THE next few days will be high stakes on global financial markets as the results of the Greek election are digested and, just as importantly, the G20's reaction to the outcome of the election, along with the United States and other central banks.

Closer to home, the Australian equity market will remain skittish as investors grapple with so many global unknowns, as well as the potential for more local profit downgrades as company boards sign off their company financial accounts for the June 30 year.

Companies that have suffered big share-price falls in the past few weeks are the ones most likely to announce profit downgrades or big asset writedowns as the Australian Securities and Investments Commission has been reminding companies of their accounting rule obligations when it comes to asset impairment charges.

In the past year the All Ordinaries Index has fallen almost 10 per cent, which has a knock-on effect on the annual financial-year performance of super funds, particularly balanced funds, and reduces the returns of Australia's $1.3 trillion retirement savings.

The brutal reality is local and global equity markets have been living in fear for the past three years and that won't change in the short term. World markets have been praying for a fairytale ending to the European crisis. What they have got is an unfolding nightmare that has left policymakers hoping that whatever the outcome of the Greek elections today, Greece will remain in the eurozone.

Ultimately, Greece will leave the euro and the outcome of today's election is unlikely to temper that inevitability. Who wins the election will merely determine the speed. If the pro-bailout New Democracy Party claims victory, Greece's departure will be slow, if the extremist Syriza wins, it will be accelerated, and if there is an inconclusive election outcome, the timing of its departure will be unpredictable.

But in the short term, the behaviour of markets will depend on the effectiveness or otherwise of the G20 meeting in Mexico today, where the focus will be on how to prevent an immediate breaking up of the eurozone and destabilising the world economy.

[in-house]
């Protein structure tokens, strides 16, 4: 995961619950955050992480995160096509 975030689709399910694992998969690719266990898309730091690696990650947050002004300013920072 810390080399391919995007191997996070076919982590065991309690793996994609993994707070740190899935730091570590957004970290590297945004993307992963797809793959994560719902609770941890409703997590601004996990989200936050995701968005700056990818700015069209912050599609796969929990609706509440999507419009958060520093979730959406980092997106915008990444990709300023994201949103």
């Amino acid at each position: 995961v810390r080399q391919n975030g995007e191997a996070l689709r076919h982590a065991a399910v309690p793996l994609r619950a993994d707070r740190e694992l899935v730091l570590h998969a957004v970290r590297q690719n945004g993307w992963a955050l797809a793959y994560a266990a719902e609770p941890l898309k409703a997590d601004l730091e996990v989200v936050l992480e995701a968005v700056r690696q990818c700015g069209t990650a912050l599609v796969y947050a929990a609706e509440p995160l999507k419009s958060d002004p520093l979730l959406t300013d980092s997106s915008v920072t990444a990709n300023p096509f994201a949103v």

It is reaching a critical point were the problem is far greater than getting the right government to run Greece. Spain is in trouble and Italy looks likely being months away from requiring its own rescue plan.

The situation has got to a point where everyone, even people who normally don't keep up-to-date on the state of play in global economics and politics, have an opinion on what should be done. Unfortunately nobody has an answer, which has battered confidence around the world, heightened an already volatile market and started to create social unrest in some European countries.

Greece is almost ungovernable these days, a function of its bankruptcy, the collapse of proper institutional structures, chronic tax avoidance, an alarming decline in living standards and the abandonment of hope.

But the problem is wider than economics. Social unrest is a ticking bomb that has the potential to spread like wildfire.

Since the euro crisis first reared its head three years ago, there have been a series of European bailouts with draconian austerity-type conditions attached. The latest was targeted at the Spanish banks. What made this bailout different was that no one, except Spain, has said what the conditions will be. Spain, which a week before the bailout was announced swore black and blue that no bailout was required, said there will be minimal conditions attached to it. Not surprisingly, few believe the Spanish and expect the conditions to be revealed after the Greek elections.

If the Greeks elect a pro-austerity ticket and then there is a large gap between the conditions imposed on each country. and the Greeks feel they voted without knowing the truth, the social unrest will intensify.

In Australia, the problems in Europe have had an impact on market sentiment, confidence, credit markets and the dollar. If the problems get worse, they will ripple through China, one of Australia's biggest trading partners, as well as the US, which is already suffering from its own issues.

The crisis in confidence has dampened the appetite to trade in equities, with the average value traded in Australia at $4.5 billion a day, its lowest level in six years.

Last Thursday it fell as low as $3 billion. Such low volumes going through the market is playing havoc with stockbrokers, many hanging on by a thread. If conditions don't improve in the next few months, it will trigger another round of consolidation in an already shrinking industry.

Some stocks are trading at record lows. In the case of CSR, it closed on Friday at a new 25-year low as investors continue to bale out of the stock. CSR isn't alone. But sadly it doesn't have a lot of places to go as the assets that are left in this shrinking empire still have the asbestos poison pill, albeit in a much smaller wrapping. Even with no debt, that would slow down some interested parties from making a takeover bid.

While some of the share-price falls are tax-loss selling ahead of the close of the financial year, most of it is a symptom of so much negativity.

What happens in Greece over the next few weeks, followed by Spain and Italy, will dominate everything. Let's hope that sense prevails and that governments and the global financial system are well prepared. With the crisis going on for so long, they certainly ought to be.